Julia Silvis

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Hello all,

I am in the Transportation, Technology and Policy program at the University of California-Davis. My research focuses on social networks and travel; it investigated how people use travel to maintain their social networks. My background is in the history of science, so I am looking forward to filling in some holes in my knowledge of complex systems during this four weeks, and in seeing all the interesting work other participants are doing. Looking forward to meeting you all!

Here are my five responses:

1. What topics do you have some expertise in and would you be willing to help others learn them?

I feel like I have very little expertise in any particular area--my education seems to be defined by breadth rather than depth. However, I did my undergraduate degree in the history of science, and would love to work with some of the other historians and philosophers of science out there. Currently, I am a graduate student in the Transportation, Technology and Policy department, so I have some knowledge of traffic modeling, although my primary interest is traveler behavior--how people make choices about their daily travel.

2. What do you want to learn at the CSSS?

I am interested in many applications of network theory. Without any firm background, what I would most like is to learn how to measure and analyze a network rigorously. Within that, I have two main interests:

1) How do you analyze interactions between networks that do not have the same nodes and edges? For instance, how does the network of where people actually go map onto the network of concrete roads? Can you put these networks together in a way to gain more insight into how they influence each other? Are the social networks of people in any way affected by the transportation network? If so, in what way?

2) I am also very much interested in learning how to visualize networks in ways that convey information in new and effective ways. For instance, is there some way to depict energy flows on the transportation network--e.g. depicting that on this freeway during rush hour, so many gallons of gas were burned? I know that these calculations are already part of air quality models, but it's an intermediate step and I haven't seen very powerful visualizations of it.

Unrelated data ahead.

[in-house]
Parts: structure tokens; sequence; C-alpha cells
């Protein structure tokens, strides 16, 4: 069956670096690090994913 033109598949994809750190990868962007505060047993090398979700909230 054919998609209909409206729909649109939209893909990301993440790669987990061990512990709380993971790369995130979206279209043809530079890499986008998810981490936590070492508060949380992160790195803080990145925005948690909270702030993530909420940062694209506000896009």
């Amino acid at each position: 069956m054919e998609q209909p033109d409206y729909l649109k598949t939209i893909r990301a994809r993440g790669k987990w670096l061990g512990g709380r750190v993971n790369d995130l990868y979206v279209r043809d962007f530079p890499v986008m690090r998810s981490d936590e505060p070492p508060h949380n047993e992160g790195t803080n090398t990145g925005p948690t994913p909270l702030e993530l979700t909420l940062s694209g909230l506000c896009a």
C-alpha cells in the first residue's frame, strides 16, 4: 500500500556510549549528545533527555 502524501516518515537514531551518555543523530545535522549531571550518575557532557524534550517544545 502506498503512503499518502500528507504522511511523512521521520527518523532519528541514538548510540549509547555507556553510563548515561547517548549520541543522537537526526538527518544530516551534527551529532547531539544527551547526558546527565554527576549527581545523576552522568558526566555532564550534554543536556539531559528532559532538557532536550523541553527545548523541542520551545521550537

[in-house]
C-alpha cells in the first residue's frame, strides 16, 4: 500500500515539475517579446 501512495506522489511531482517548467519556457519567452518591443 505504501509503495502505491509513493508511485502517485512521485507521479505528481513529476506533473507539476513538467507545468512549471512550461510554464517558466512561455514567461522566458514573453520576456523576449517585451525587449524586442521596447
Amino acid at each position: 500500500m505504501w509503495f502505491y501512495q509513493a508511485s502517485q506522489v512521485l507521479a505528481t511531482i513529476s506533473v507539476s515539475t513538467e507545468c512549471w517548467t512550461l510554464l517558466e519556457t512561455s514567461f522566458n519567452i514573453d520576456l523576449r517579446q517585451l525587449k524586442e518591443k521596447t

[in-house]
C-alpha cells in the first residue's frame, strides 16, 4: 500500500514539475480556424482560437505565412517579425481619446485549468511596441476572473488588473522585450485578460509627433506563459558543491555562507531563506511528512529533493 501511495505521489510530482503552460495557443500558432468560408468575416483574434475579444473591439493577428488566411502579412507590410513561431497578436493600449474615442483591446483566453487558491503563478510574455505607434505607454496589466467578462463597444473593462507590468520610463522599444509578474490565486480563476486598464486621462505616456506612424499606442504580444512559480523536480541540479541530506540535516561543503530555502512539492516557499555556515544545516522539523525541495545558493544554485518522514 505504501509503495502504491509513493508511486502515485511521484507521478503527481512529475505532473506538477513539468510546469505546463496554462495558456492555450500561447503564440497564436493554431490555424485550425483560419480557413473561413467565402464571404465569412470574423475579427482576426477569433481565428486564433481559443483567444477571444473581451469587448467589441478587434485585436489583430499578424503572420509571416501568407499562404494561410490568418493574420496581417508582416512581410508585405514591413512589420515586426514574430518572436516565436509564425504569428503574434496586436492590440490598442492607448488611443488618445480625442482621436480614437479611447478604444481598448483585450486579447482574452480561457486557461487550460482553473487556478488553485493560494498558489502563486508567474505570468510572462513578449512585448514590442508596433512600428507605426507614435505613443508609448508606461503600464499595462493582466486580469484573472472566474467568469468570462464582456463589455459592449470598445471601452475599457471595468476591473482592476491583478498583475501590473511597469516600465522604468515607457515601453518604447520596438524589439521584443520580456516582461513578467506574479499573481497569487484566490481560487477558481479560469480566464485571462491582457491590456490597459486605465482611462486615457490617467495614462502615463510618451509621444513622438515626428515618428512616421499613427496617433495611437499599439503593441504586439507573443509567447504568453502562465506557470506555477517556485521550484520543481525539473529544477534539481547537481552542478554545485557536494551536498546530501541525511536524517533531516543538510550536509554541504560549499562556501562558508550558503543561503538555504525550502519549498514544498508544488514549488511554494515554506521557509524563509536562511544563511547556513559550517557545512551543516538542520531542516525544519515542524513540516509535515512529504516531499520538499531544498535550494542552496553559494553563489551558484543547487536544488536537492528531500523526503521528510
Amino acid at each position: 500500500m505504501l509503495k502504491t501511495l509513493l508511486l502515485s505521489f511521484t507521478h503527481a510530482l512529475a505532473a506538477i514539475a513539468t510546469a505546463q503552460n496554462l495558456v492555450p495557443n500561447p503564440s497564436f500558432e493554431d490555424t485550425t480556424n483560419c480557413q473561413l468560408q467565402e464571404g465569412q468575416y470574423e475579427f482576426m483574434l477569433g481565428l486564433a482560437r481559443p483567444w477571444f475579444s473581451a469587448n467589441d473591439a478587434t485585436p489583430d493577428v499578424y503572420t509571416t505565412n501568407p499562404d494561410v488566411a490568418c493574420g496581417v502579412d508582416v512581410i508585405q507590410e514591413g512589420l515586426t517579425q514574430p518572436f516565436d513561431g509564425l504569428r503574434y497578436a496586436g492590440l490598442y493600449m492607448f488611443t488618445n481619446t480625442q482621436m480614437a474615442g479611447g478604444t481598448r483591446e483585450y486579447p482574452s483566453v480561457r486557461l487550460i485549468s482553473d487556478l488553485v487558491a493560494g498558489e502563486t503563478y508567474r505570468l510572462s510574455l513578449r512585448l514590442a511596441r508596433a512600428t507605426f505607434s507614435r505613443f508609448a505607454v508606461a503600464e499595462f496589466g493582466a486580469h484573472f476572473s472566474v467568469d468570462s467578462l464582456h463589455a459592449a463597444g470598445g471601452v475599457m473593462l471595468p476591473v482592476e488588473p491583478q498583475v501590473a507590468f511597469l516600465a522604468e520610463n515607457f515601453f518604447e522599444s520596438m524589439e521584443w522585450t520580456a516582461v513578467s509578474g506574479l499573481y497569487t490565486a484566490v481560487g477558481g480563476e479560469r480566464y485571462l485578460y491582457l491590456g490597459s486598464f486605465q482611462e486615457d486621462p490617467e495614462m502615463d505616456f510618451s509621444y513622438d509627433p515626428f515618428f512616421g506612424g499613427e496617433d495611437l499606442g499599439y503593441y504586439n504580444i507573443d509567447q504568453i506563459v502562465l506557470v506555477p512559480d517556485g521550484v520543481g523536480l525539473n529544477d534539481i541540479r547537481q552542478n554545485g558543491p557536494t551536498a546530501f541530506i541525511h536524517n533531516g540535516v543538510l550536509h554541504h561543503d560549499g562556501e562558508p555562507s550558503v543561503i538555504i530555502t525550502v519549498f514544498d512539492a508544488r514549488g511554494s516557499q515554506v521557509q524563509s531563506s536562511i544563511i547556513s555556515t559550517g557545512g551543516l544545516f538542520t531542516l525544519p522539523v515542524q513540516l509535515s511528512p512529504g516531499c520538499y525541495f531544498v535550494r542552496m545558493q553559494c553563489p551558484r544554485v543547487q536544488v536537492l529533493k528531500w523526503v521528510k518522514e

3. Do you have any projects or research interests that would benefit from an interdisciplinary approach?

I think all projects benefit from an interdisciplinary approach. In particular, I would be especially interested in working on teams including economists, mathematicians and/or computer scientists, to make up for my own lack of expertise in those areas.

4. Do you have any ideas for what sort of project you would like to do this summer?

I am interested in the power grid, in how social networks are maintained, transportation networks, and in the diffusion of innovations/ideas through social networks, but I haven't honed any of those interests down into a project yet.

5. Suppose you could travel one-hundred years in the future and ask researchers any three questions. What would those questions be? If I could travel 100 years in the future, I think all my questions would be about climate change and global energy supply, but to answer in the spirit of the question, they would be

1. Were complex systems a new paradigm that unified social and physical sciences, or a tangential off-shoot?

2. Has the vocabulary of networks and complex systems permeated common parlance?

3. I need a little more time to come up with a third one!